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Andrej Januskievic. The Livonian war 1558-1582 in the soviet historiography.

The soviet conception of the Livonian war (1558—82) was formed in 1940—50s. Its main features stipulated for the special attitude of Stalin’s regime to the epoch of Ivan the Terrible were interpretation of the events in the light of class struggle theory and exaggeration of the results and significance of the war. The research work was mainly directed to the creation of an orderly scheme which could explain everything. This prevented from a profound analysis of different kind of evidence. Descriptive and selective approach to the facts and sources prevailed. The main task was to inscribe the Livonian war into the marxist–leninist scheme of Russian history with „great–power“ theory in its foundation.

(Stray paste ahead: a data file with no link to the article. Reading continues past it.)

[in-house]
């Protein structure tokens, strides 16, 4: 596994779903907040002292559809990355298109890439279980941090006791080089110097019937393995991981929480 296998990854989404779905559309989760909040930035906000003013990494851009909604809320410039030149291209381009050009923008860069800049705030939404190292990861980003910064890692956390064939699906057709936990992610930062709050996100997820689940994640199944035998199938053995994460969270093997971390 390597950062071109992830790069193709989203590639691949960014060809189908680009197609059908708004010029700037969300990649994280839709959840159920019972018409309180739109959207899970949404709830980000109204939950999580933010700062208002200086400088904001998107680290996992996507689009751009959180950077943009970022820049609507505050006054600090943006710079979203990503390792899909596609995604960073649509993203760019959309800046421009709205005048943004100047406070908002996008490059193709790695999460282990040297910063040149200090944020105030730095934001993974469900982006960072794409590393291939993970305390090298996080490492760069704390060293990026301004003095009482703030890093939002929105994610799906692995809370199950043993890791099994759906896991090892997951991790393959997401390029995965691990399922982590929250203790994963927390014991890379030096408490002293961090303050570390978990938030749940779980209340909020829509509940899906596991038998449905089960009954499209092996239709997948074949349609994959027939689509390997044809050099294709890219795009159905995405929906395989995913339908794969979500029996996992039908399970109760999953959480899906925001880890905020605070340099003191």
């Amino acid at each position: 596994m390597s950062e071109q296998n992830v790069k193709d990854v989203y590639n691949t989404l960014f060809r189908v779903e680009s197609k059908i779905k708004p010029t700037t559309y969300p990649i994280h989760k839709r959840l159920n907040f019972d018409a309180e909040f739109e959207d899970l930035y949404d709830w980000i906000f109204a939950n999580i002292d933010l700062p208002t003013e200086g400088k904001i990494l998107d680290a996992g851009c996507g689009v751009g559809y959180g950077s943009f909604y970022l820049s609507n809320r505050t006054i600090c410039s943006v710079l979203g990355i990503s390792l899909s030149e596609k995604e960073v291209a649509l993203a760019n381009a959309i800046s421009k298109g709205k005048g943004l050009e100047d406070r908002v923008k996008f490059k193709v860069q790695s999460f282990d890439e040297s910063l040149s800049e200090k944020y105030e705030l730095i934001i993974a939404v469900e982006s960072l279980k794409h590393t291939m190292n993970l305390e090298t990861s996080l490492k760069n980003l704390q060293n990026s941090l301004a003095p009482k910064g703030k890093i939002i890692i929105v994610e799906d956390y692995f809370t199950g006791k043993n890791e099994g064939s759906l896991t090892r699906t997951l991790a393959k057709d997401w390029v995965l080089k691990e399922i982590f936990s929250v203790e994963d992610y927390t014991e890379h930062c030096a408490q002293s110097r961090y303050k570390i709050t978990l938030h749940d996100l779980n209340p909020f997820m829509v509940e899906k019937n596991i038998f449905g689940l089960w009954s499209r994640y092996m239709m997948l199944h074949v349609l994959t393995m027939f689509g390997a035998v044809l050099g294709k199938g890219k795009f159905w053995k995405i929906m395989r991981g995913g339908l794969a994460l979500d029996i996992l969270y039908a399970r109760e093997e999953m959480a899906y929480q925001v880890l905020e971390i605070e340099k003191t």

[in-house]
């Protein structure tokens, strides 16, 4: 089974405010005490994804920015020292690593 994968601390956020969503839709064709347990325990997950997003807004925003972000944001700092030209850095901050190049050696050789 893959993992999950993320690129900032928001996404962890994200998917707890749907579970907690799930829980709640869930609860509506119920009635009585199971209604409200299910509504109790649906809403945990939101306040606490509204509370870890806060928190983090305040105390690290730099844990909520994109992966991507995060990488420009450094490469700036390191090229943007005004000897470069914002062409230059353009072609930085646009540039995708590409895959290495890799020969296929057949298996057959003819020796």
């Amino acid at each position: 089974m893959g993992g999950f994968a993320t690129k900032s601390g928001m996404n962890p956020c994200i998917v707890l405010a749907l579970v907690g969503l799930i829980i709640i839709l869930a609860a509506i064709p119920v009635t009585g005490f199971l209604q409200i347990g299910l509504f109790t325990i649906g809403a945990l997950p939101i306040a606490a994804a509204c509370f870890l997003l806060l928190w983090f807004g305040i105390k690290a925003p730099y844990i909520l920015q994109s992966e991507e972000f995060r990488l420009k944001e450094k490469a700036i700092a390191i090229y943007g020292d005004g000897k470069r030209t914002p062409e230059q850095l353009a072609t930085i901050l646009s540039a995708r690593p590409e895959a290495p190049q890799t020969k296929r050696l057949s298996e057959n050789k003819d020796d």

The study of some specific aspects of history of the Livonian war in next years had an effect of a higher quality of investigations. Though the essence of the conception was not criticized the results of new researches, however, frequently conflicted with logic of the official scheme. Situation has changed only after democratization of society in late 1980s. Disintegration of the USSR in 1991 put an end to the soviet period in the historiography of the Livonian war.

Soviet history inherited not the best features of Russian historiography and couldn’t exceed the bounds of the basic „great–power“ idea in its interpretation of events. Political and ideological conditions were a serious obstacle in the development of alternative trends (which were present) and made the study of political history of Middle Ages in general a marginal field.